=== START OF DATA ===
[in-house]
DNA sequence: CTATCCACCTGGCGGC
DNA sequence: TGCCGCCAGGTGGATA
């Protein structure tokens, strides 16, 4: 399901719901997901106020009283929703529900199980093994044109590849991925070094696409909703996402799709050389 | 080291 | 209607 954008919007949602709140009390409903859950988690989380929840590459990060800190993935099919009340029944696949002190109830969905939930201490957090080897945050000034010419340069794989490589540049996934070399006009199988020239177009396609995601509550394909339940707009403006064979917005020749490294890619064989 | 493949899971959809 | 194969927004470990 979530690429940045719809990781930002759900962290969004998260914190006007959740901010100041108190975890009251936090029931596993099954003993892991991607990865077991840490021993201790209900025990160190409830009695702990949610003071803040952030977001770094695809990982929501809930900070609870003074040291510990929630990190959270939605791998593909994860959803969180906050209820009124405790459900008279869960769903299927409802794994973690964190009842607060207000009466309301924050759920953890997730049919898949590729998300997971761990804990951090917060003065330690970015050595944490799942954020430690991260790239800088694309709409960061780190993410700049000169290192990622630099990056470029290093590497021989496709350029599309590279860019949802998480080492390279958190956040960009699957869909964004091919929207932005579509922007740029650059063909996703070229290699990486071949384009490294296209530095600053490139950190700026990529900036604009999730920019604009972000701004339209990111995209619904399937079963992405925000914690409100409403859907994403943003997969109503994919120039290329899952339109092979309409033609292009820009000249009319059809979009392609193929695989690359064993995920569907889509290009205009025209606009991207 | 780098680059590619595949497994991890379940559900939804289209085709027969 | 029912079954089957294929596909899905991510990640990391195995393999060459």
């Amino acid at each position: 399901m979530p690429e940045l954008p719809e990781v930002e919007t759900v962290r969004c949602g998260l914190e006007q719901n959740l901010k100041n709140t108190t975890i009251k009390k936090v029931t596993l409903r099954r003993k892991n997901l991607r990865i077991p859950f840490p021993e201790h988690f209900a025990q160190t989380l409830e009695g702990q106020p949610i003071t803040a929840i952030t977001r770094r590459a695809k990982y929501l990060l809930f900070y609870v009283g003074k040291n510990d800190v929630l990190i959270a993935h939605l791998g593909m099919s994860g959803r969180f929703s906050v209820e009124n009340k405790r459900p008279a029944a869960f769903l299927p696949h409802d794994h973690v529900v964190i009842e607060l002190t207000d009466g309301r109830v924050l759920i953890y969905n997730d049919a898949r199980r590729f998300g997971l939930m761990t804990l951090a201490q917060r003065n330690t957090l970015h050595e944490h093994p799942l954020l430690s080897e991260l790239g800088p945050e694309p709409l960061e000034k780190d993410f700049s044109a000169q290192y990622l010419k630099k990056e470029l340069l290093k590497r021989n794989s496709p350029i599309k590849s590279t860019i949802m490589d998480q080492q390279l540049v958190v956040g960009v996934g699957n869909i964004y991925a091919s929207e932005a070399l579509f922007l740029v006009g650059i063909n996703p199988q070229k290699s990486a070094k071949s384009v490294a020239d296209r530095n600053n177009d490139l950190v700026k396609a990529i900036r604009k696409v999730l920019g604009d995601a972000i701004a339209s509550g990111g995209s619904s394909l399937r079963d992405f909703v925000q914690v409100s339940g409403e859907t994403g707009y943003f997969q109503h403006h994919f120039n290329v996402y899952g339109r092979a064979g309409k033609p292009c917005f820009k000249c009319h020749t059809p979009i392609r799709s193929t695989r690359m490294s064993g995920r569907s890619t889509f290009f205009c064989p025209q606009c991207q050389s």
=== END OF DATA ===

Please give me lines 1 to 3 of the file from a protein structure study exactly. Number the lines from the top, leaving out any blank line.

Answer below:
[in-house]
DNA sequence: CTATCCACCTGGCGGC
DNA sequence: TGCCGCCAGGTGGATA